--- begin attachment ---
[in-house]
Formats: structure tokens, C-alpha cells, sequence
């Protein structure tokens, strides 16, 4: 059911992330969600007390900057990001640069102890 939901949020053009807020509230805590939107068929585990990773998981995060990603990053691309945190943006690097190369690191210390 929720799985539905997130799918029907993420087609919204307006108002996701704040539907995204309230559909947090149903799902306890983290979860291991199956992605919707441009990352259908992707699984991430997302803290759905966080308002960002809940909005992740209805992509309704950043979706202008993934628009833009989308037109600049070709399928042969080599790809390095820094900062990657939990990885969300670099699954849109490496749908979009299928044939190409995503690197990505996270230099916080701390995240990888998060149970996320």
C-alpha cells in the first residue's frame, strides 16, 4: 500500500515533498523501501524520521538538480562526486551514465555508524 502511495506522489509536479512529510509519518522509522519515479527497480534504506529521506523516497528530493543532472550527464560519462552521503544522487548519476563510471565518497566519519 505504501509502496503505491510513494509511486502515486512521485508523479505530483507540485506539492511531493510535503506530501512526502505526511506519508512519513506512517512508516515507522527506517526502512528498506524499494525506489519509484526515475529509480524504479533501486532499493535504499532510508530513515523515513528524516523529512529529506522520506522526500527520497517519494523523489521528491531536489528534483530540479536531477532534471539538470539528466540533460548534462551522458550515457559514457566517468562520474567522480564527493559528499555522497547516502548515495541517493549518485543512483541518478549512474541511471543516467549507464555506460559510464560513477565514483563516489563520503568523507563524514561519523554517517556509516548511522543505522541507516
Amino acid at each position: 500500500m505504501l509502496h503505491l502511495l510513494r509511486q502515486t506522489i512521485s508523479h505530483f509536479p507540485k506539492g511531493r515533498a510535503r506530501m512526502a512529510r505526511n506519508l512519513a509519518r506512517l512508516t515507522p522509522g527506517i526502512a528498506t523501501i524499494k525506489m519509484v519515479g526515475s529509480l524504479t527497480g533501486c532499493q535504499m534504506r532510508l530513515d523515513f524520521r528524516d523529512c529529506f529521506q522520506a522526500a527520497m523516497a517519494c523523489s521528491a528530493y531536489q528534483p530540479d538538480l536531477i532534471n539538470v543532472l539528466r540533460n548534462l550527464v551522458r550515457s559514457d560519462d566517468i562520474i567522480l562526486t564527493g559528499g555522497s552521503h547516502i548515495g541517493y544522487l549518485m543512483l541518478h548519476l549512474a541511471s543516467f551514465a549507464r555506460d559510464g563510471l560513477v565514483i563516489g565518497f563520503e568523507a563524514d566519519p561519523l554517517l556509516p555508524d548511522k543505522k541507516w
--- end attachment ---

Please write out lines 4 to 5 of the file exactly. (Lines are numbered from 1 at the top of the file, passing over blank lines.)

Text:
C-alpha cells in the first residue's frame, strides 16, 4: 500500500515533498523501501524520521538538480562526486551514465555508524 502511495506522489509536479512529510509519518522509522519515479527497480534504506529521506523516497528530493543532472550527464560519462552521503544522487548519476563510471565518497566519519 505504501509502496503505491510513494509511486502515486512521485508523479505530483507540485506539492511531493510535503506530501512526502505526511506519508512519513506512517512508516515507522527506517526502512528498506524499494525506489519509484526515475529509480524504479533501486532499493535504499532510508530513515523515513528524516523529512529529506522520506522526500527520497517519494523523489521528491531536489528534483530540479536531477532534471539538470539528466540533460548534462551522458550515457559514457566517468562520474567522480564527493559528499555522497547516502548515495541517493549518485543512483541518478549512474541511471543516467549507464555506460559510464560513477565514483563516489563520503568523507563524514561519523554517517556509516548511522543505522541507516
Amino acid at each position: 500500500m505504501l509502496h503505491l502511495l510513494r509511486q502515486t506522489i512521485s508523479h505530483f509536479p507540485k506539492g511531493r515533498a510535503r506530501m512526502a512529510r505526511n506519508l512519513a509519518r506512517l512508516t515507522p522509522g527506517i526502512a528498506t523501501i524499494k525506489m519509484v519515479g526515475s529509480l524504479t527497480g533501486c532499493q535504499m534504506r532510508l530513515d523515513f524520521r528524516d523529512c529529506f529521506q522520506a522526500a527520497m523516497a517519494c523523489s521528491a528530493y531536489q528534483p530540479d538538480l536531477i532534471n539538470v543532472l539528466r540533460n548534462l550527464v551522458r550515457s559514457d560519462d566517468i562520474i567522480l562526486t564527493g559528499g555522497s552521503h547516502i548515495g541517493y544522487l549518485m543512483l541518478h548519476l549512474a541511471s543516467f551514465a549507464r555506460d559510464g563510471l560513477v565514483i563516489g565518497f563520503e568523507a563524514d566519519p561519523l554517517l556509516p555508524d548511522k543505522k541507516w